Wednesday, May 16, 2007

Bantay Pangako: Monitoring Promises

by Randy Tuaño
Lecturer, Department of Economics

To help communities monitor the promises of candidates after they win in the elections, the Bantay Pangako project was formed in January by several Ateneo professors and civil society groups. The group requested the Pugadlawin political reform network, headed by Dr. Benjie Tolosa, then chair of the Department of Political Science, to spearhead the project.


Bantay Pangako modeled itself after what has been undertaken by other civil society groups.

One of these is the “Silingan Ka!” (You Are My Neighbor!) project in Zamboanga Sibugay in 2001, which aimed to raise consciousness on issues that should be at the forefront of local elections. A covenant-signing process was then held between Silingan Ka’s representatives and the elected politicians, on the programs to be implemented after the elections.

Meanwhile, in Cebu City, there was the “Kaabag sa Sugbu” project in 1992, which aimed to increase the influence of non-government and people’s organizations in the city government’s policy-making process. The coalition was able to elect into office the Cebu City mayor and several councilors, who agreed to implement policies that this group suggested.


In the mold of the said models, Bantay Pangako aims (1) to help poor communities in developing their own electoral agenda based on their needs, and (2) to present these agenda to candidates who can agree to undertake these if they win the elections.

An integral part of this is a covenant-signing process between the candidates and the community leaders. The communities, after the elections, are expected to monitor the winning candidates’ performance based on the agenda they signed. This process is closely linked with the Pinoy Voters’ Academy, a training program of the Simbahang Lingkod ng Bayan (SLB), which aims to deepen the electorate’s political consciousness.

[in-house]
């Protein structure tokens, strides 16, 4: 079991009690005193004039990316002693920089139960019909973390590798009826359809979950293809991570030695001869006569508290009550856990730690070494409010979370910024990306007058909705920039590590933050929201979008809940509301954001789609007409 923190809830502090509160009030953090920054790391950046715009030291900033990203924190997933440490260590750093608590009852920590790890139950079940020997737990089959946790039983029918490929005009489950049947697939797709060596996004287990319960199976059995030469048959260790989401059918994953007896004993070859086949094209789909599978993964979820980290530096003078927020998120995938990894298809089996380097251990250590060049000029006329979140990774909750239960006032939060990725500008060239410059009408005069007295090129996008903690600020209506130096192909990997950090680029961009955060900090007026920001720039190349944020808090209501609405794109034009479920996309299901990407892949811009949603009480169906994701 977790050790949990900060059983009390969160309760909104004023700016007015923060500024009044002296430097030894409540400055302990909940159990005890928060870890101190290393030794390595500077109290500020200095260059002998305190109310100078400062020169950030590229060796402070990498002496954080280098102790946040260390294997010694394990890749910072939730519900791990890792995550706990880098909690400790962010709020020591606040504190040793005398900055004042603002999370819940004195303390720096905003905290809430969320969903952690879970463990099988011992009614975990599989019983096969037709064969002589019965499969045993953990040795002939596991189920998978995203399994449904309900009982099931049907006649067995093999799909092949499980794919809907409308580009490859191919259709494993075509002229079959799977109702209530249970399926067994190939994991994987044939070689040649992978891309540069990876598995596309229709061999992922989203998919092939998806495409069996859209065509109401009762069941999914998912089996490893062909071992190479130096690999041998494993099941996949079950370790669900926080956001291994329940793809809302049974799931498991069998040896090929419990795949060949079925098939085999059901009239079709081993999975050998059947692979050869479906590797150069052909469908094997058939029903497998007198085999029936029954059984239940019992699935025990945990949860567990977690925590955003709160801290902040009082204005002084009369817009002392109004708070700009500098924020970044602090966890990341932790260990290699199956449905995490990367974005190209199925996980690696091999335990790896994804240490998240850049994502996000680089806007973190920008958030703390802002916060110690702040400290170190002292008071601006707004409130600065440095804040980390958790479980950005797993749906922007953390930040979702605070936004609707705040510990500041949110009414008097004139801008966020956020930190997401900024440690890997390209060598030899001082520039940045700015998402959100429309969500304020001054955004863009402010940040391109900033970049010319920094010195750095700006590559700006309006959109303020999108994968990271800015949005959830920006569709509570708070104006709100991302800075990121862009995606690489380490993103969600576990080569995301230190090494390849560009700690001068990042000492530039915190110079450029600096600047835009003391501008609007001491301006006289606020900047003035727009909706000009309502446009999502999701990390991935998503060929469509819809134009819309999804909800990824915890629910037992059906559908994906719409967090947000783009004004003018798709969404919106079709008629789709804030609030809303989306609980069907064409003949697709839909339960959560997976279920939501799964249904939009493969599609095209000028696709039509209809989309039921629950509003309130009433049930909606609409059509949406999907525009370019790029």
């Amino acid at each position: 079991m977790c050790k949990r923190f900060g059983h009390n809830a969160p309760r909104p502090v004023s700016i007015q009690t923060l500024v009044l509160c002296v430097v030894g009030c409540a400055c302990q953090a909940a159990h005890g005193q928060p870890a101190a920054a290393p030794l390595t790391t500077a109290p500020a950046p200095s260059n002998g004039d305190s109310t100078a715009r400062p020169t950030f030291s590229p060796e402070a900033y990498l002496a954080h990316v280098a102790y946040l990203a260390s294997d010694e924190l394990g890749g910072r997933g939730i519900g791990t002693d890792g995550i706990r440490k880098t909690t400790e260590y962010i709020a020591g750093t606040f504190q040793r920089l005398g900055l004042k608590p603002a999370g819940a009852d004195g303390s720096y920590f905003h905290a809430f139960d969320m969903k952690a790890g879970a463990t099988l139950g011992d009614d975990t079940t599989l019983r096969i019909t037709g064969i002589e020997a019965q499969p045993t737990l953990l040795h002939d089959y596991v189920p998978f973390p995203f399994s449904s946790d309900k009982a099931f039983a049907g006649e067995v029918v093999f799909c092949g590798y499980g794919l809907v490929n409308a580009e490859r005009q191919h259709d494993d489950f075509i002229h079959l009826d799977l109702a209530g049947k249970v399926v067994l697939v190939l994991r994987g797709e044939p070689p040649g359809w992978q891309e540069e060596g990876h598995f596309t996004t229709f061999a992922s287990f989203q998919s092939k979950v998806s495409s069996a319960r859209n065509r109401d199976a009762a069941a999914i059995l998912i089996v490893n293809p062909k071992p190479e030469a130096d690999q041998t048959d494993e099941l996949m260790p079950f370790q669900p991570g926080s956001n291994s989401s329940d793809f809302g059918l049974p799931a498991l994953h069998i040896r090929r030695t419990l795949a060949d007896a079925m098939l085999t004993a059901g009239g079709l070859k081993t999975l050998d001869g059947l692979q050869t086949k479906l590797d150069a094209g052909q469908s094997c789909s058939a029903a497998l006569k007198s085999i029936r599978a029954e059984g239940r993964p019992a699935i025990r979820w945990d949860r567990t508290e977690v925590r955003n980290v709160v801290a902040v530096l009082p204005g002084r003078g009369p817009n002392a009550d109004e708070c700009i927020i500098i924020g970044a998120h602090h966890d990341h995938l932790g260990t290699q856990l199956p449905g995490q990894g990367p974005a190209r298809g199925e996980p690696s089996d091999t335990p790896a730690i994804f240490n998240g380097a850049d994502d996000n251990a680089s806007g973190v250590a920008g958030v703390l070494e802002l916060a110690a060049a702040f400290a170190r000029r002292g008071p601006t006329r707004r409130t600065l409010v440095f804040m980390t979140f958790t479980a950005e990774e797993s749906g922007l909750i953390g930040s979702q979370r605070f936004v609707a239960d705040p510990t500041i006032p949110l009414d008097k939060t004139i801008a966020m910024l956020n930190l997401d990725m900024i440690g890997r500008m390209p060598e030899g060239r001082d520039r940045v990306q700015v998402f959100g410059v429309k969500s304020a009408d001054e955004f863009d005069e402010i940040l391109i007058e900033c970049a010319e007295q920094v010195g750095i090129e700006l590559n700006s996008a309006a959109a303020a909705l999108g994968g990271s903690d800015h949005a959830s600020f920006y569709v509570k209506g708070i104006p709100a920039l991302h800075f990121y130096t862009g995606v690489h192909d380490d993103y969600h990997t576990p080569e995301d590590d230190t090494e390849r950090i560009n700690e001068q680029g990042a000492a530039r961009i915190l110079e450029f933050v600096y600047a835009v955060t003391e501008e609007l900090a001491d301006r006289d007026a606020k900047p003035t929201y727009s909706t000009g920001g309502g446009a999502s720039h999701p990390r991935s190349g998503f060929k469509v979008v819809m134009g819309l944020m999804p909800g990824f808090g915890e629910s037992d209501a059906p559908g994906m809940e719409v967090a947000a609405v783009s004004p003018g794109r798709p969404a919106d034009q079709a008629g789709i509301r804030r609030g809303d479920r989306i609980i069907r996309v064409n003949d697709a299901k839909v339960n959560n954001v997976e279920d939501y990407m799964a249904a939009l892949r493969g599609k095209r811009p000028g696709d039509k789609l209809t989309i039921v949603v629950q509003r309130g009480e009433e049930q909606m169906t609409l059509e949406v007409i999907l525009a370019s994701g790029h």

Dreams come true

So far, Bantay Pangako has been making progress:

  • In February, Pugadlawin held dialogues with the leaders of Ateneo de Naga University, and made contacts with leaders of social action offices in Xavier University, so that similar efforts can be made in their respective areas. It also tasked its members who were working for the Ateneo School of Government (ASG) and the SLB to start conceptualizing the issue.
  • In turn, a training manual was developed to help communities who want to undertake a Bantay Pangako process. The manual was developed at the end of March by the staff of ASG, the SLB, and the Office for Social Concern and Involvement (OSCI), and the leaders of the Ateneo Student Catholic Action (AtSCA), the Society of Jesus Social Apostolate (SJSA), and the Caucus of Development NGO Networks.
  • Similar efforts were undertaken in Naga City and in Cagayan de Oro City, where leaders in Xavier University and NGOs organized a movement called "Managsilingan Kita!" (similar to “Silingan Ka!”) in Iloilo and Tacloban.
  • In Quezon City last April 28, the AtSCA organized a Bantay Pangako process for its areas in Marytown, Park 7 and Kaingin. There, the AtSCA was able to help the communities develop their own agenda and present these to selected candidates for Quezon City councilor, who promised to implement substantial parts of the program.

We hope that Bantay Pangako will not end with the May 14 elections, and that communities will continue to monitor the winning candidates’ promises. We also expect the Bantay Pangako process to be expanded before the elections in 2010.

1 comment:

Anonymous said...

Abaaaaa. Teacher ko 'toh a! Astig naman.